Sundown (France/Mexico/Sweden, 2022)February 02, 2022
Sundown is draped in a haze of uncertainty, with writer/director Michel Franco (Chronic, After Lucia) intentionally obscuring key details at the outset to keep the audience in a state of partial awareness. This lends a tint of mystery to what, told in a more forthright fashion, might be a straightforward drama. The meaning of the title, which has nothing to do with Gordon Lightfoot’s hit single, isn’t apparent until late in the proceedings but proves to be an apt descriptor of the story seen in retrospect.
The movie opens innocently enough with a family of four on a vacation at a resort in Acapulco. The “older generation” is represented by Neil (Tim Roth) and Alice (Charlotte Gainsbourg). The “younger generation” is Alexa (Albertine Kotting McMillan) and her brother, Colin (Samuel Bottomley). They appear to be doing all the things families do on vacation, with lots of sunbathing and water-play. It’s noted that Neil may be a somewhat reluctant participant – at one point, Alice thanks him for agreeing to come. Midway through the stay in Mexico, they receive a report from back home of the death of a loved one. Hasty preparations are made for a departure but, when the group reaches the airport, Neil discovers that he has lost his passport. Alice, Alexa, and Colin have no choice but to board the plane without him. However, instead of returning to the resort to search for the missing documentation, Neil goes to another, seedier hotel, where he drops off his belongings before heading out to the beach to drink beer and lie in the sun. While stringing his family along via cryptic phone calls, Neil continues his double-life, which includes him taking up with a beautiful young woman, Bernice (Iazua Larios).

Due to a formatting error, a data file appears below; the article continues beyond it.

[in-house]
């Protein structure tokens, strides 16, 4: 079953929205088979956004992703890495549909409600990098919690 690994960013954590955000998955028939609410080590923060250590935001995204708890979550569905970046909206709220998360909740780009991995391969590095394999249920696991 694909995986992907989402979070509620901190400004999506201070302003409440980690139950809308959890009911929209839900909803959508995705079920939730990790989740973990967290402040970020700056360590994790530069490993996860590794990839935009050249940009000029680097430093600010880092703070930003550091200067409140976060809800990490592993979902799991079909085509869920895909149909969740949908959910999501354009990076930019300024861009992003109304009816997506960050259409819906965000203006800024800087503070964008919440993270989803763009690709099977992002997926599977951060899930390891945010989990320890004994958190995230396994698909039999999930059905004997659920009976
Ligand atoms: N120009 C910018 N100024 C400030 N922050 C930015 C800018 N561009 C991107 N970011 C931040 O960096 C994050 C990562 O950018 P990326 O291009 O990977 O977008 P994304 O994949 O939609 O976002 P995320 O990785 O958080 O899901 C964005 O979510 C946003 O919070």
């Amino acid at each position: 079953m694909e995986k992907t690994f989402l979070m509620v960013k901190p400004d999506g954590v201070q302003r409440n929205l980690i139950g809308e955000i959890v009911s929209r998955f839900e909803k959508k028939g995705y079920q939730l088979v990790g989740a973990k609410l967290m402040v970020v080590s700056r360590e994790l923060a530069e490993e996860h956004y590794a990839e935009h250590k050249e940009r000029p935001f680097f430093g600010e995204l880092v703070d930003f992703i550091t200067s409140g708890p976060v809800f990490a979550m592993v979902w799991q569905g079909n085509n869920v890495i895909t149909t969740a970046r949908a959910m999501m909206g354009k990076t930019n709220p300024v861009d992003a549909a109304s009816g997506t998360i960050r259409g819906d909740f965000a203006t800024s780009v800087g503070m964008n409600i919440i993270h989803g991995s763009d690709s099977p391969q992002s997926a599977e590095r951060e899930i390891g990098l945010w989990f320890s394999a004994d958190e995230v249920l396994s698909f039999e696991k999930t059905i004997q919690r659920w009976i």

For the viewer, much of Sundown’s running length (or at least the last hour of it) is spent attempting to decode Neil’s motivations. Although some of his actions seem capricious and cruel, there’s a sense that this isn’t his intention. He seems to genuinely care about Alice, Alexa, and Colin, but has difficulty recognizing the damage he’s doing to his relationships as a result of his flight of ennui.
Tim Roth is perfectly cast as Neil. Throughout his acting career, Roth has excelled at portraying opaque characters whose true motivations are hidden. In his best-known role, as Mr. Orange in Quentin Tarantino’s debut, Reservoir Dogs, he played the betrayer – an undercover cop who infiltrated the crime gang. There are echoes of that in Sundown, although Neil’s betrayal is of an emotional nature. Roth understands how to gradually twist the viewer’s perceptions about the character as Franco’s screenplay drops revelations like breadcrumbs.
The relationship between Neil and Bernice, although critical to the advancement of the story and to peeling back the layers of Neil’s character, is too convenient. I didn’t really believe it; it happens too quickly and the intensity that develops isn’t organic. It’s unclear why a young, attractive woman would find herself drawn to an unkempt, vacationing European and, once he tells her details about his personal life, why she would believe those. The chemistry evinced by Roth and Iazua Larios is strong enough to erase some of these concerns.
During Sundown’s final 30 minutes, the story enters conventional thriller territory with an attempted kidnapping, gunfire, and a wrongful imprisonment. These aspects ratchet up the tension and raise the stakes without disorienting the viewer. The ending, although melancholy, feels appropriate for the character and his circumstances. Throughout the entire production, there’s an excellent sense of place with both the touristy and less friendly aspects of Acapulco contrasting with one another. These real-world contradictions are less compelling than those in Neil’s personality but they make for a fascinating backdrop to the unveiling of the truths about one man’s psychological dissolution.
Sundown (France/Mexico/Sweden, 2022)
Cast: Tim Roth, Charlotte Gainsbourg, Iazua Larios, Henry Goodman, Albertine Kotting McMillan, Samuel Bottomley
Home Release Date: 2022-05-17
Screenplay: Michel Franco
Cinematography: Yves Cape
U.S. Distributor: Bleecker Street
- (There are no more better movies of Iazua Larios)
- (There are no more worst movies of Iazua Larios)